I’ve been a freelance editor since 1995, having edited more than 600 books on almost every subject under the sun. The majority were nonfiction books for traditional publishers (not vanity presses or self-publishing companies) and both fiction and nonfiction for private authors. The authors have ranged from celebrities and established writers to people who never dreamed of tackling a book before. I’ve been challenged by manuscripts in every conceivable state of disarray and helped bring them to publication. I actually like working on projects that need a bit more work, because it’s satisfying to see a book throw off its weaknesses and come into its own.
Yet I also appreciate excellent writers, and when I encounter their books, I put my ego aside and operate by the principle “If it ain’t broke, don’t fix it.”
I use the terms editor and copy editor indistinguishably on this website, because my duties as a freelancer vary from book to book. Sometimes a manuscript requires only a simple copy edit. Other times, a project may need a huge amount of work, and the author might be unaware of it until seeing my sample edit. [For example, "The Many Ways a Book Can Go Wrong" describes 22 common grammatical and writing mistakes that even intelligent writers are prone to make.)
Occasionally, authors use ghostwriters (and not very skilled ghostwriters), which gives me a lot of leeway to edit the work heavily. Using a light touch on a ghostwritten book would not preserve the author’s voice; it would preserve the ghostwriter’s voice, something no one wants.
Until I “hung out my shingle” with this Desert Sage website, I freelanced primarily for trade publishers that printed mass-market books, and they wanted everything “reader-friendly.” As a result, I did substantive line editing on most of the books that came my way. (For a description of the various types of editing, see "The Difference between Proofreading, Copy Editing, and Substantive Line Editing.") This provided me with invaluable training in solving a wide assortment of problems. If your inexperience as a writer obscures your book’s message, I can rewrite whatever is necessary to allow your meaning to shine through.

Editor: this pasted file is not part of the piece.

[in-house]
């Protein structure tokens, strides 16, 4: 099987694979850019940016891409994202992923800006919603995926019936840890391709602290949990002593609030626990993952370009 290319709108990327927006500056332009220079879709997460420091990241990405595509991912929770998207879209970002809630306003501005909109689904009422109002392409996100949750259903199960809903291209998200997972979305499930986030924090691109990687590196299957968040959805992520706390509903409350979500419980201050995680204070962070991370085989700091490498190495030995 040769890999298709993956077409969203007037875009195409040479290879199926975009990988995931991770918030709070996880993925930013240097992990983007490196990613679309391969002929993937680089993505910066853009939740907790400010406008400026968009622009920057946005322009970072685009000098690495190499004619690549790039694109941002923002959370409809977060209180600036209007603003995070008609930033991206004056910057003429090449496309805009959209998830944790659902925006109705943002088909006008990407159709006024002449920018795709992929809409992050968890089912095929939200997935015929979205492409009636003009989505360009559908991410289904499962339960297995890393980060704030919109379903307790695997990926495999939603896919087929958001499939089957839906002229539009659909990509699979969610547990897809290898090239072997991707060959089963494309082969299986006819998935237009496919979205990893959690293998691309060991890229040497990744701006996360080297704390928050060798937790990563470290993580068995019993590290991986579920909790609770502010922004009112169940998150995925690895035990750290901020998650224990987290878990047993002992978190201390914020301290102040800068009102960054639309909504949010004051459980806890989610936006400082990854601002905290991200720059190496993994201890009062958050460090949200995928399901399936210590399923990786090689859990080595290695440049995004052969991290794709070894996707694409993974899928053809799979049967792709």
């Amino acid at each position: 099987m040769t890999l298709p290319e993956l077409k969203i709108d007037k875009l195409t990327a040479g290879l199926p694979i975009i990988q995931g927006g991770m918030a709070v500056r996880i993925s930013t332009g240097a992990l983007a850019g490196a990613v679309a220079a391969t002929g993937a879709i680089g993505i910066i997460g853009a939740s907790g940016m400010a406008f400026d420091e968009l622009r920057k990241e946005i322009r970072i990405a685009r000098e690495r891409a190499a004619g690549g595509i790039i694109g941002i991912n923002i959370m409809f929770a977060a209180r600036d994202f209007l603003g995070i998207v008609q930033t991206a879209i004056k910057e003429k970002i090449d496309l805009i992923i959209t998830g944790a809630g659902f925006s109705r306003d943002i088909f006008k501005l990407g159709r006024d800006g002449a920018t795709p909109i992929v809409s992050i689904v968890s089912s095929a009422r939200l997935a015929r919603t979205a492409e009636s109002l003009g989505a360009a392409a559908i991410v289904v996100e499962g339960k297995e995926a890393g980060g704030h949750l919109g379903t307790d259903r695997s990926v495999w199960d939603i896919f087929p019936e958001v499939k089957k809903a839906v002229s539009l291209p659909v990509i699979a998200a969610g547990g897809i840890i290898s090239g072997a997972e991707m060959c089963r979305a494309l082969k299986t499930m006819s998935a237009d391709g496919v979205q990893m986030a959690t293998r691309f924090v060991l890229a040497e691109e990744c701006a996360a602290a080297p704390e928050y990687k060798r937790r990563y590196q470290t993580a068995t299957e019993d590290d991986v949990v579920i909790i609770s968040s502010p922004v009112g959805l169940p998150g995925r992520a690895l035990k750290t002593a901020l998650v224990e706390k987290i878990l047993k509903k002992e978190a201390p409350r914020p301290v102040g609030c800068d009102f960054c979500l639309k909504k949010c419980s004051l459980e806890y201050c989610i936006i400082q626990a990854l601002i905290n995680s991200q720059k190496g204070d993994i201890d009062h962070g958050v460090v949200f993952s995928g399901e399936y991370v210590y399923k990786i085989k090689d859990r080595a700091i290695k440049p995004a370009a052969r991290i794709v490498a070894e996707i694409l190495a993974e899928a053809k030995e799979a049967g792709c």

Conversely, if your book or manuscript is geared to an academic or professional audience, I’m capable of restraint and maintaining the tone of “academese” that predominates in this category of literature. I spent many years editing approximately two hundred books like this. Or maybe you want to turn your master’s thesis into a book for the general public, which requires a different approach: rewording language that is too “scholarly” and explaining ideas simply to make them understandable to a broad audience.
During the last six years, many of the books I've edited were fiction. The Fiction section of my list of edited books appears a bit skimpy, though, because I add the titles only after I know for sure the books have been published. If the author is looking for a traditional publisher, that could take a while, due to sending query letters to agents and all of the other time-consuming hoops that authors must jump through.
I cannot help you find an agent or a publisher, but I can ensure that your manuscript is the best it can be when you approach these professionals. Whether you are a first-time author or someone with several books under your belt, I’ll work closely with you to refine and polish your manuscript until it clearly expresses your vision. You’ll be proud to let your book represent you when you send it out into the world.
I look forward to working with you.
Note: To explain why I use my initials on this website—don’t worry, I’m not a stickler for formality. If we work together, we’ll be on a first-name basis. I use my initials here because I already have a painting site listed under my full name, and I don’t want to destroy its Google ranking when people do online searches for me in connection with the art world.